flowed higher over these parts than now. If he had thought a
      little more he would have found no necessity for all this,
      for all those towns on this eastern coast, which have no
      river god to stand their friend, have necessarily been
      losing in the same proportion as Yarmouth gains--viz.
      Cromer, Pakefield, Dunwich, Aldborough, etc., etc. With
      Dunwich I believe it is _Fuit Ilium_."[5]

Evidently Lyell by this time had become deeply interested in geology,
for his journal contains several notes made on the road from London to
Kinnordy, and records, during his stay there, not only the capture of
insects, but also visits to quarries, and the discovery of crystallised
sulphate of barytes at Kirriemuir and elsewhere.

Towards the end of his first long vacation he travelled, in company with
two friends of his own age, from Forfarshire across by Loch Tay,
Tyndrum, and Loch Awe, to the western coast at Oban, whence they visited
Staffa and Iona. With the caves in the former island he was greatly
impressed; and he noted the columns of basalt, which, he said, were
"pentagonal" in form, quite different from the "four-square" jointing of
the red granite at the south-west end of Mull. With the ruins of Iona he
was a little disappointed, for he wrote in his diary that "they are but
poor after all." The wonders of Fingal's Cave appealed to his poetical
as well as to his geological instincts, for in October, after his return
to Oxford, he sent to his father some stanzas on this subject which are
not without a certain merit. But the covering letter was mostly devoted
to geology.

The next year, 1818, marked an important step in his education as a
geologist, for he accompanied his father, mother, and two eldest sisters
on a Continental tour. Starting early in June, they drove in a
ramshackle carriage, which frequently broke down, from Calais to Paris,
along much the same route as the railway now takes; they visited the
sights of the capital, not forgetting either the artistic treasures of
the Louvre or the collections of the Jardin des Plantes, particularly
the fossils of the "Paris basin." Thence they journeyed by Fontainebleau
and Auxerre to Dôle, and he makes careful and shrewd notes on the
geology, for the carriage travelling of those days, though slow, was not
without its advantages--and in crossing the Jura he observes the nodular
flints in a limestone, and the contrast between these mountains and the
Grampians of his native land. As they descended the well-known road
which leads down to Gex in Switzerland, they had the good fortune to
obtain a splendid view of Mont Blanc and the Alps. From Geneva, where he
notes the "most peculiar deep blue colour of the Rhone," they visited
Chamouni by the usual route. At this time the principal glaciers were
advancing rather rapidly. The Glacier des Bossons, he remarks, "has
trodden down the tallest pines with as much ease as an elephant could
the herbage of a meadow. Some trunks are still seen projecting from the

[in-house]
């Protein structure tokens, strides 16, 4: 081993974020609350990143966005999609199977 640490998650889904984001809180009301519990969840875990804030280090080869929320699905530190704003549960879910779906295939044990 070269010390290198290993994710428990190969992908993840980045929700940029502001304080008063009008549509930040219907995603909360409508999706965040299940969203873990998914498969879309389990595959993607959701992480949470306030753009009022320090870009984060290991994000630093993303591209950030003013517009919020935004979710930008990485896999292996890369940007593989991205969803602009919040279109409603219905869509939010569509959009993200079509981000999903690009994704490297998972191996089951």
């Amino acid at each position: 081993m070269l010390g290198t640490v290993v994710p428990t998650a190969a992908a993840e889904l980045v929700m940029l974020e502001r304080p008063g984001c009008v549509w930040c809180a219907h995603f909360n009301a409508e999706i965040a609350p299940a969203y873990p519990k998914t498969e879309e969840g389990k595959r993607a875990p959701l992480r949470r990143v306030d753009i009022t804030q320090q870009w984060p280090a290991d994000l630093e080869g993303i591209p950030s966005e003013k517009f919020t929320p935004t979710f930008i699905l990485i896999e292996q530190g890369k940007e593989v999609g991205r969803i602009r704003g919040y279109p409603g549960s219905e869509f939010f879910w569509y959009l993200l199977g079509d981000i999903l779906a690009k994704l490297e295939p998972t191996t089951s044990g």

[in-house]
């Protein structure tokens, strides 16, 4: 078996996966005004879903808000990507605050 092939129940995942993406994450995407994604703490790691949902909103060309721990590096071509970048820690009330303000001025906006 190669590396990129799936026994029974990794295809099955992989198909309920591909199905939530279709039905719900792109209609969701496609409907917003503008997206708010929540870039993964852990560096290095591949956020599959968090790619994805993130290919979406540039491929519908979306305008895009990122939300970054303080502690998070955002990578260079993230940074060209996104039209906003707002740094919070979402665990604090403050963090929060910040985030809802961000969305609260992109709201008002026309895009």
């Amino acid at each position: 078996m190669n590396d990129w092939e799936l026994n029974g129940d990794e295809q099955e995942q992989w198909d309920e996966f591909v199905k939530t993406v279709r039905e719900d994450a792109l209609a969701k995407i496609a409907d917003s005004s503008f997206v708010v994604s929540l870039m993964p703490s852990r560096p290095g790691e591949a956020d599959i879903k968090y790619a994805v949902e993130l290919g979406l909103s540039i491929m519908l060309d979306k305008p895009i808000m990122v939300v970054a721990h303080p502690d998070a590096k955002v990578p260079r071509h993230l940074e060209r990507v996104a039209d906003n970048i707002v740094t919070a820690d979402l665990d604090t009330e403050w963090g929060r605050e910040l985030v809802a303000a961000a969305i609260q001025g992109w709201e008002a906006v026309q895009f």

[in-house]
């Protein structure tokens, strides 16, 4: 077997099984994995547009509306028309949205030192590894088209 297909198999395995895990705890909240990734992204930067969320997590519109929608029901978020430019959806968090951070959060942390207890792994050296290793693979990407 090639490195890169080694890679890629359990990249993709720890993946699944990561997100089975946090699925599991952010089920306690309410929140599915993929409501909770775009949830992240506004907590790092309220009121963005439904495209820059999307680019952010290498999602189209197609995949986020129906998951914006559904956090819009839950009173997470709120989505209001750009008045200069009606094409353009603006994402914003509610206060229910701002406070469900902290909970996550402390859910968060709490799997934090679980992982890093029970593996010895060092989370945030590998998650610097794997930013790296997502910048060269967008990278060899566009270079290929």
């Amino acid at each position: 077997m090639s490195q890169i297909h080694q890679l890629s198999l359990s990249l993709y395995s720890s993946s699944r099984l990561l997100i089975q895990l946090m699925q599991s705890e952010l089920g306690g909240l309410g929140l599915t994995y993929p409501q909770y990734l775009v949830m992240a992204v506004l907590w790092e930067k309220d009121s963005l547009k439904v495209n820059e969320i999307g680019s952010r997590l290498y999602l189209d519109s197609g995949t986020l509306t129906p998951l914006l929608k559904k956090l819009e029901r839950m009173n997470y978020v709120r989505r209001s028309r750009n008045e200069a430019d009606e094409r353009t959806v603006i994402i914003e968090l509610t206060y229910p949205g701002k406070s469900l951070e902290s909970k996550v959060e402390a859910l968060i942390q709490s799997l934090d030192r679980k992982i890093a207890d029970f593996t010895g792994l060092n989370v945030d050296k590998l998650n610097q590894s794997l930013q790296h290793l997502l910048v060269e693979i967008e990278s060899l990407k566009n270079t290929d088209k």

rock of ice, all the heads being embodied in this mass, which shoots out
at the top into tall pyramids and pinnacles of ice, of beautiful shapes
and a very pure white.... It has been pressed on not only through the
forest, but over some cultivated fields, which are utterly lost."[6]

At Chamouni, Lyell made the most of his time, for in three days he
walked up to the Col de Balme, climbed the Brévent, and made his first
glacier expedition, to the well-known oasis among the great fields of
snow and ice which is called the Jardin. Everywhere he notes the
flowers, which at that season were in full beauty; and the insects,
capturing "no less than seven specimens of that rare insect, _Papilio
Apollo_."[7] He feels all the surprise and all the delight which thrills
the entomologist from the British Isles when he first sets foot on the
slopes of the higher Alps, and sees in abundance the rarities of his own
country, besides not a few new species. But Lyell does not neglect the
rocks and minerals, or the red snow, or the wonders of the ice world.
Chamouni, we are told, was then "perfectly inundated with English," for
fifty arrived in one day. The previous year they had numbered one
thousand out of a total of fourteen hundred visitors. Since then, times
and the village have changed.

Returning to Geneva, the party travelled by Lausanne and Neuchâtel to
Bâle, and then followed the picturesque route along the river, by the
tumultuous rapids of Laufenburg and the grand falls of the Rhine, to
Schaffhausen, whence they turned off to Zurich. Here he writes of the
principal inn that it "partook more than any of a fault too common in
Switzerland. They have their stables and cow-houses under the same roof,
and the unavoidable consequences may be conceived, till they can fall in
with a man as able--as 'Hercules to cleanse a stable.'"

From Zurich they crossed the Albis to Zug. The other members of the
party went direct to Lucerne, but Lyell turned aside to visit the spot
where twelve years previously an enormous mass of pudding-stone had come
crashing down from the Rossberg, had destroyed the village of Goldau,
and had converted a great tract of fertile land into a wilderness of
broken rock. He diagnosed correctly the cause of the catastrophe, and
then ascended the Rigi. Here he spent a flea-bitten night at the Kulm
Hotel, but was rewarded by a fine sunset and a yet finer sunrise.

At Lucerne he rejoined his relatives, and they drove together over the
Brünig Pass to Meyringen. From this place they made an excursion to the
Giessbach Falls, and saw the Alpbach in flood after a downpour of rain.
This, like some other Alpine streams, becomes at such times a raging
mass of liquid mud and shattered slate, and Lyell carefully notes the
action of the torrent under these novel circumstances, and its increased
power of transport. Parting from his relatives at the Handeck Falls, he